The Panamericana goes right into Arica and, when it descends, there are no dramatic cliffs like in Iquique. The mountains on the west of the city are farther away from the coast and they are not so precipitous. Arica doesn’t have the large number of high rises that Iquique has either. We found one that had apartments to rent through an ad or something improbable like that. We had a one bedroom apartment on a very high floor of Apart Hotel Skorpios/Paros, (Av. Raul Rey 2911, fono: 56-58-21-5420) for US$80 a day. We had broadband Internet, cable TV and a fantastic balcony overlooking the sea. The turkey vultures did not come to visit our balcony, fortunately, although we saw them flying around our building.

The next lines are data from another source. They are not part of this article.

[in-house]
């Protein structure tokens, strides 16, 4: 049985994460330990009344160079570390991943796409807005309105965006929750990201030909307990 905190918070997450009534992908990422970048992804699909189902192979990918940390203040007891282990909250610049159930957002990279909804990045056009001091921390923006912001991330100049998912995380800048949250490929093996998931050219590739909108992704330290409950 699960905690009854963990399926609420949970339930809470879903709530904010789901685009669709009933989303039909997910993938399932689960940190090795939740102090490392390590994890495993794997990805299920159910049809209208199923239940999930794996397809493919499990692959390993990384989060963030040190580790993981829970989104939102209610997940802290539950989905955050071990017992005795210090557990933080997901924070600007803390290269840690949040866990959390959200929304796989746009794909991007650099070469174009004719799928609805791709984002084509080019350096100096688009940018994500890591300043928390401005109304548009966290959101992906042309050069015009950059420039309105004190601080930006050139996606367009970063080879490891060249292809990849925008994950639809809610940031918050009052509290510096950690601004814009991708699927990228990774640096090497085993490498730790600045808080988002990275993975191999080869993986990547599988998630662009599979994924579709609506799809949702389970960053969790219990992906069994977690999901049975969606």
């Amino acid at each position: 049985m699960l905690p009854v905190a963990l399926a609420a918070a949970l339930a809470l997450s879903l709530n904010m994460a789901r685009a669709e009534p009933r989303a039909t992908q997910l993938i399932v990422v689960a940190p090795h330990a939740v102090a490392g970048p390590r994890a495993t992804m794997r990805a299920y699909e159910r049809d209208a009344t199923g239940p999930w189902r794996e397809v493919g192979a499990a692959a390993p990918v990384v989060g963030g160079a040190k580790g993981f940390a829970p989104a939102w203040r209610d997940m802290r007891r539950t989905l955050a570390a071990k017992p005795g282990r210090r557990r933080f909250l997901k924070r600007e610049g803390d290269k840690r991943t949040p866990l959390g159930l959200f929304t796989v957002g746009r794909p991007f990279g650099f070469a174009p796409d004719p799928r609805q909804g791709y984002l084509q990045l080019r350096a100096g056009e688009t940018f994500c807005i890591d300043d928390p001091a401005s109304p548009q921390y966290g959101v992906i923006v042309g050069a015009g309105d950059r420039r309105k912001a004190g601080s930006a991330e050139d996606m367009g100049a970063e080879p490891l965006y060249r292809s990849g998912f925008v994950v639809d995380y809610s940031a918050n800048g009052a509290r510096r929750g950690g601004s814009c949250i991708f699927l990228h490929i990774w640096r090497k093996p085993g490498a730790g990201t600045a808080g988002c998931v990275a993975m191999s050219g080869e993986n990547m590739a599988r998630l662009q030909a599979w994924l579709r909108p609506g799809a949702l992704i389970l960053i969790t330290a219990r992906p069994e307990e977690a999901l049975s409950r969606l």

The view towards Perú from our 17th floor apartment in Arica
The town of Arica has buildings by the Gustave Eiffel et Cie. workshops in Paris and there is a very good archeological museum in the Azapa Valley outside of town.
Plazoleta Estación Arica
We had one good meal at the Hotel Arica while we were there (an over-priced and under-valued hotel which is part of the PanAmericana Hotel chain). We learned that on Sunday nights no self-respecting restaurant in Arica is open. So, after 4 days in Arica, one good bike ride, and one day when neither of us felt well, we drove to the Peruvian border.